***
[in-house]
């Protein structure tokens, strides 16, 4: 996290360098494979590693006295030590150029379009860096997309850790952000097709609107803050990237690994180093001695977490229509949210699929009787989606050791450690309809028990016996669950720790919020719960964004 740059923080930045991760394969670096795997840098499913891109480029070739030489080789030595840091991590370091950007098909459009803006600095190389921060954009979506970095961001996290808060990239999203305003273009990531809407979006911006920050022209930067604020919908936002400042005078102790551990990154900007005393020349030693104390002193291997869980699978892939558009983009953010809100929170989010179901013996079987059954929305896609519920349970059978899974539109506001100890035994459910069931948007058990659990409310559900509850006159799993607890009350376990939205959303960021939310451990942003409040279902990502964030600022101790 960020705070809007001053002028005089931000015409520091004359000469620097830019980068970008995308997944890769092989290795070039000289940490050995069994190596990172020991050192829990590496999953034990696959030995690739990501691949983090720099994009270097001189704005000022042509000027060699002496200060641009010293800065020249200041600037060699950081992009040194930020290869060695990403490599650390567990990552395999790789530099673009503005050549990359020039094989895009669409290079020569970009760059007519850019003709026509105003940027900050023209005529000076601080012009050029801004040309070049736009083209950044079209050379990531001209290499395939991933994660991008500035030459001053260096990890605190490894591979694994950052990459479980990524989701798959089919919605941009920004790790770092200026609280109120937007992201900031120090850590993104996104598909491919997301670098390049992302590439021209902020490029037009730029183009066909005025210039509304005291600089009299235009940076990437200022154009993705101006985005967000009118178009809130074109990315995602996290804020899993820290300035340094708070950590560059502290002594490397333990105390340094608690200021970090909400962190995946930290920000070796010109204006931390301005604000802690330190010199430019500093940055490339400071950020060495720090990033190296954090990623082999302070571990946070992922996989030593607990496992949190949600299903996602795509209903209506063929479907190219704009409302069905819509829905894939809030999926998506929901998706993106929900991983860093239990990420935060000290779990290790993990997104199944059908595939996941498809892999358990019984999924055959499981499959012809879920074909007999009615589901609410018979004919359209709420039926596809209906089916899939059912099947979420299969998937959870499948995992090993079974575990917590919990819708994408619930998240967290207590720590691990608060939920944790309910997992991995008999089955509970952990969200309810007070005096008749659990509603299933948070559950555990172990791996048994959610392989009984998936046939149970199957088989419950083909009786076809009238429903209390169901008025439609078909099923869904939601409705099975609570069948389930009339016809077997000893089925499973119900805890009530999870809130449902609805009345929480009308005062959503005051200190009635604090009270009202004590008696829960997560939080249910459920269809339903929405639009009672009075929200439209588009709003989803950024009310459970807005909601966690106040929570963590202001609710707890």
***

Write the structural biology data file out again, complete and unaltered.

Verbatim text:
[in-house]
């Protein structure tokens, strides 16, 4: 996290360098494979590693006295030590150029379009860096997309850790952000097709609107803050990237690994180093001695977490229509949210699929009787989606050791450690309809028990016996669950720790919020719960964004 740059923080930045991760394969670096795997840098499913891109480029070739030489080789030595840091991590370091950007098909459009803006600095190389921060954009979506970095961001996290808060990239999203305003273009990531809407979006911006920050022209930067604020919908936002400042005078102790551990990154900007005393020349030693104390002193291997869980699978892939558009983009953010809100929170989010179901013996079987059954929305896609519920349970059978899974539109506001100890035994459910069931948007058990659990409310559900509850006159799993607890009350376990939205959303960021939310451990942003409040279902990502964030600022101790 960020705070809007001053002028005089931000015409520091004359000469620097830019980068970008995308997944890769092989290795070039000289940490050995069994190596990172020991050192829990590496999953034990696959030995690739990501691949983090720099994009270097001189704005000022042509000027060699002496200060641009010293800065020249200041600037060699950081992009040194930020290869060695990403490599650390567990990552395999790789530099673009503005050549990359020039094989895009669409290079020569970009760059007519850019003709026509105003940027900050023209005529000076601080012009050029801004040309070049736009083209950044079209050379990531001209290499395939991933994660991008500035030459001053260096990890605190490894591979694994950052990459479980990524989701798959089919919605941009920004790790770092200026609280109120937007992201900031120090850590993104996104598909491919997301670098390049992302590439021209902020490029037009730029183009066909005025210039509304005291600089009299235009940076990437200022154009993705101006985005967000009118178009809130074109990315995602996290804020899993820290300035340094708070950590560059502290002594490397333990105390340094608690200021970090909400962190995946930290920000070796010109204006931390301005604000802690330190010199430019500093940055490339400071950020060495720090990033190296954090990623082999302070571990946070992922996989030593607990496992949190949600299903996602795509209903209506063929479907190219704009409302069905819509829905894939809030999926998506929901998706993106929900991983860093239990990420935060000290779990290790993990997104199944059908595939996941498809892999358990019984999924055959499981499959012809879920074909007999009615589901609410018979004919359209709420039926596809209906089916899939059912099947979420299969998937959870499948995992090993079974575990917590919990819708994408619930998240967290207590720590691990608060939920944790309910997992991995008999089955509970952990969200309810007070005096008749659990509603299933948070559950555990172990791996048994959610392989009984998936046939149970199957088989419950083909009786076809009238429903209390169901008025439609078909099923869904939601409705099975609570069948389930009339016809077997000893089925499973119900805890009530999870809130449902609805009345929480009308005062959503005051200190009635604090009270009202004590008696829960997560939080249910459920269809339903929405639009009672009075929200439209588009709003989803950024009310459970807005909601966690106040929570963590202001609710707890």